Although there was disagreement over the actual amount of damages, Afram's claim cannot be viewed as substantially inflated when less than 25 percent of the claim, relating to the cover price and the incidental damages, was in dispute. (The costs of the public sale were only $1,088.) Compare the nearly 100 percent overstatement in Congress Bar & Restaurant, Inc. v. Transamerica Ins. Co., 42 Wis.2d 56, 71, 165 N.W.2d 409, 417 (1969). Prejudgment interest was awarded in Amoco Oil Co. v. Capitol Indemnity Corp., 95 Wis.2d 530, 547-49, 291 N.W.2d 883, 892-93 (Ct.App.1980), even though the amount of damages awarded was the amount the defendant had originally offered rather than the larger amount sought by the plaintiff. That was a weaker case for prejudgment interest than this one.


What must give us pause though is the statement in Congress Bar & Restaurant that, "As long as there is a genuine dispute about the amount that is due, the insurer should not have to pay interest until the amount has been determined and judgment entered thereon." 42 Wis.2d at 71, 165 N.W.2d at 417. Like all judicial language, however, this must be read in context. The case involved fire damage which proved difficult to estimate, and as mentioned the plaintiff's estimate was way too high. There was no contract price to provide a lodestar. The court in Congress Bar & Restaurant quoted approvingly the statement made in many Wisconsin opinions that "before interest can be recovered the amount claimed must be fixed or determined or readily determinable," e.g., California Wine Ass'n v. Wisconsin Liquor Co., supra, 20 Wis.2d at 132, 121 N.W.2d at 319--and the words we have italicized describe this case.


The last question is whether Afram is entitled to an award of attorney's fees for resisting what it describes as Metallurgiki's frivolous counterclaim. The interposing of meritless counterclaims is a common and deplorable tactic in litigation, designed either to get some leverage over the plaintiff in settlement negotiations or to throw mud in the eye of the trier of fact. But the only basis on which Afram describes Metallurgiki's counterclaim as frivolous is that at trial Metallurgiki put in no evidence to support it. The abandonment of a claim does not show that it is frivolous, and it would be a serious mistake to adopt a rule that gave parties an incentive to litigate claims merely to avert an award of attorney's fees. Indeed, if discovery failed to produce evidence supporting Metallurgiki's counterclaim, Metallurgiki's counsel had an ethical duty not to press the claim at trial.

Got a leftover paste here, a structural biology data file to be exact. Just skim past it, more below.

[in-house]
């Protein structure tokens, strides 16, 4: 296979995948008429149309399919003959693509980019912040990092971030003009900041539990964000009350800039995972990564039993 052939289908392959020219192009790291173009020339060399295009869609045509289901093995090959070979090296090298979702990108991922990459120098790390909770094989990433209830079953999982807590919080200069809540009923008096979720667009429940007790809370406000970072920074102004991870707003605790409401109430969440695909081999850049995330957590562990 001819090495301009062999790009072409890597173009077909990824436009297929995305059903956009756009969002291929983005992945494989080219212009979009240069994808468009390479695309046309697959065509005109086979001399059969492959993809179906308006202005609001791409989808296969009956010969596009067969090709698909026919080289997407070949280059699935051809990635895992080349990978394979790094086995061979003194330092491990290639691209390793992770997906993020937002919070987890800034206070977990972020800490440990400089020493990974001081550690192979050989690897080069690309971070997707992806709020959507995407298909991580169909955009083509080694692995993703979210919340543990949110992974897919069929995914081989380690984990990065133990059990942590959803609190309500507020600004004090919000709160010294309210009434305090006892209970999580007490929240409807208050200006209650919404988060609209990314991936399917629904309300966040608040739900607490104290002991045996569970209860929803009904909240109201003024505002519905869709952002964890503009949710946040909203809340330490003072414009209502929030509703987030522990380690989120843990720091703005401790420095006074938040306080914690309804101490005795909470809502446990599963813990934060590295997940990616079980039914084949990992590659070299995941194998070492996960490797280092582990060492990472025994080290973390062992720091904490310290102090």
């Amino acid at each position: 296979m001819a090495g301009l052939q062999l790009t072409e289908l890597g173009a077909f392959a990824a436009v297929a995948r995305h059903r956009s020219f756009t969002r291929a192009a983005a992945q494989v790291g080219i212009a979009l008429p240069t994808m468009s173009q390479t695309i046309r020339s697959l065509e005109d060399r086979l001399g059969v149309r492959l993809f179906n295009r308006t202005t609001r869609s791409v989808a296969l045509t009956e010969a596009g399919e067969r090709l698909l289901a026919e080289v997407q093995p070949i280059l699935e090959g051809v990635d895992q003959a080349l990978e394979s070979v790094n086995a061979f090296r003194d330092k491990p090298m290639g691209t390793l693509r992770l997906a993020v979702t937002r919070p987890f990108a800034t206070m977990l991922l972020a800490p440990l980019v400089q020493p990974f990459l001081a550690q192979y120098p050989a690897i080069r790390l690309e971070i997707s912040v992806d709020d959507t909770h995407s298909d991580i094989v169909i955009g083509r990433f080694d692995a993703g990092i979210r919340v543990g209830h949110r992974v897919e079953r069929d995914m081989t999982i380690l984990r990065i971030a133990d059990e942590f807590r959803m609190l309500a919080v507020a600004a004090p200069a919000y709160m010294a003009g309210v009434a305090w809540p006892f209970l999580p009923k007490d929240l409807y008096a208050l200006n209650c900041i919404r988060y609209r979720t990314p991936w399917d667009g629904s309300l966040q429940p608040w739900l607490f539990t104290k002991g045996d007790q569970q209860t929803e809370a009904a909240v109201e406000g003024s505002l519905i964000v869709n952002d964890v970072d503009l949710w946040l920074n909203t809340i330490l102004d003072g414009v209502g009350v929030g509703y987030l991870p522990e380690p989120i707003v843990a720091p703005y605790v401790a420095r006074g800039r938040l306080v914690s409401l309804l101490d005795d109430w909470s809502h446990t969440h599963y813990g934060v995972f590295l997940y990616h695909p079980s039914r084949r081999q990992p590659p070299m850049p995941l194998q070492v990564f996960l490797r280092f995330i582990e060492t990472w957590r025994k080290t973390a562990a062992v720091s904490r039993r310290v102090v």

If there were some showing that the counterclaim had been frivolous from the beginning, or that counsel had pressed it after discovering the lack of evidentiary support for it, we would have a different issue. But Afram put in no evidence of any such thing. Cf. Robertson-Ryan & Associates v. Pohlhammer, 112 Wis.2d 583, 589-90, 334 N.W.2d 246, 250 (1983); Anthony v. Marion County General Hospital, 617 F.2d 1164, 1170 (5th Cir.1980). What is true is that once the judge decided to believe testimony offered by Afram concerning Shields' acceptance of the scrap on Metallurgiki's behalf (a decision made easier by Anastossopoulos's absence), any argument that Afram rather than Metallurgiki had broken the contract fell to the ground, and with it the counterclaim. But Metallurgiki could not have known how the judge would decide, when it filed its counterclaim; at least Afram has not shown that it could have known this. Apparently the counterclaim was doomed when Mr. Anastassopoulos failed to appear; and this cannot be considered a willful default by Metallurgiki.


Thus we affirm the judgment of the district court except with respect to the denial of prejudgment interest to Afram, as to which we remand the case for a determination of the amount of prejudgment interest to which Afram is entitled at the statutory rate of five percent. Wis.Stat. Sec. 138.04; Kilgust Heating Div. v. Kemp, 70 Wis.2d 544, 550, 235 N.W.2d 292, 295-96 (1975). No costs in this court.